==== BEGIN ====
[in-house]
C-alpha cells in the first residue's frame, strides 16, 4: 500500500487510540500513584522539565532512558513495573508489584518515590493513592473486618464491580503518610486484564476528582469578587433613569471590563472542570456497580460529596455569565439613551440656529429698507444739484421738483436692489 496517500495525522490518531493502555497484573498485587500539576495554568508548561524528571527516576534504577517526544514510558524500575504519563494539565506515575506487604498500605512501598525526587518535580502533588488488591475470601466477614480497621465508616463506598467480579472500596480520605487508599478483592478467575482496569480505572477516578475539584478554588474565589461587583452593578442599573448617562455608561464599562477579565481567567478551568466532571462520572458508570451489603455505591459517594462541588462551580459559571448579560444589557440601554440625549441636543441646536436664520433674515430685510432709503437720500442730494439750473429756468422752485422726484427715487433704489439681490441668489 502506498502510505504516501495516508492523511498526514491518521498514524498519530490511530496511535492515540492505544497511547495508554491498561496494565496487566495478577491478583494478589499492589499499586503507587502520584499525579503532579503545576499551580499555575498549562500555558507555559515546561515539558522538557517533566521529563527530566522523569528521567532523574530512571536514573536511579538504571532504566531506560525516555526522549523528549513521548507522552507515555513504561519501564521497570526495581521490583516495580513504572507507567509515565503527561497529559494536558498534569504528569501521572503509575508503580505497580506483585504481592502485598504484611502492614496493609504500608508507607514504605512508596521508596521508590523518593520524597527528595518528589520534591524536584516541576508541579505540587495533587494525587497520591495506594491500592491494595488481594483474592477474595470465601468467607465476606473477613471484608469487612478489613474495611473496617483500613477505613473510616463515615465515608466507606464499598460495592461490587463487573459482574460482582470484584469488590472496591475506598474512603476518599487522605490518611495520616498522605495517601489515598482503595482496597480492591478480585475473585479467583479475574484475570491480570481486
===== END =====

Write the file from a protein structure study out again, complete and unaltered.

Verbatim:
[in-house]
C-alpha cells in the first residue's frame, strides 16, 4: 500500500487510540500513584522539565532512558513495573508489584518515590493513592473486618464491580503518610486484564476528582469578587433613569471590563472542570456497580460529596455569565439613551440656529429698507444739484421738483436692489 496517500495525522490518531493502555497484573498485587500539576495554568508548561524528571527516576534504577517526544514510558524500575504519563494539565506515575506487604498500605512501598525526587518535580502533588488488591475470601466477614480497621465508616463506598467480579472500596480520605487508599478483592478467575482496569480505572477516578475539584478554588474565589461587583452593578442599573448617562455608561464599562477579565481567567478551568466532571462520572458508570451489603455505591459517594462541588462551580459559571448579560444589557440601554440625549441636543441646536436664520433674515430685510432709503437720500442730494439750473429756468422752485422726484427715487433704489439681490441668489 502506498502510505504516501495516508492523511498526514491518521498514524498519530490511530496511535492515540492505544497511547495508554491498561496494565496487566495478577491478583494478589499492589499499586503507587502520584499525579503532579503545576499551580499555575498549562500555558507555559515546561515539558522538557517533566521529563527530566522523569528521567532523574530512571536514573536511579538504571532504566531506560525516555526522549523528549513521548507522552507515555513504561519501564521497570526495581521490583516495580513504572507507567509515565503527561497529559494536558498534569504528569501521572503509575508503580505497580506483585504481592502485598504484611502492614496493609504500608508507607514504605512508596521508596521508590523518593520524597527528595518528589520534591524536584516541576508541579505540587495533587494525587497520591495506594491500592491494595488481594483474592477474595470465601468467607465476606473477613471484608469487612478489613474495611473496617483500613477505613473510616463515615465515608466507606464499598460495592461490587463487573459482574460482582470484584469488590472496591475506598474512603476518599487522605490518611495520616498522605495517601489515598482503595482496597480492591478480585475473585479467583479475574484475570491480570481486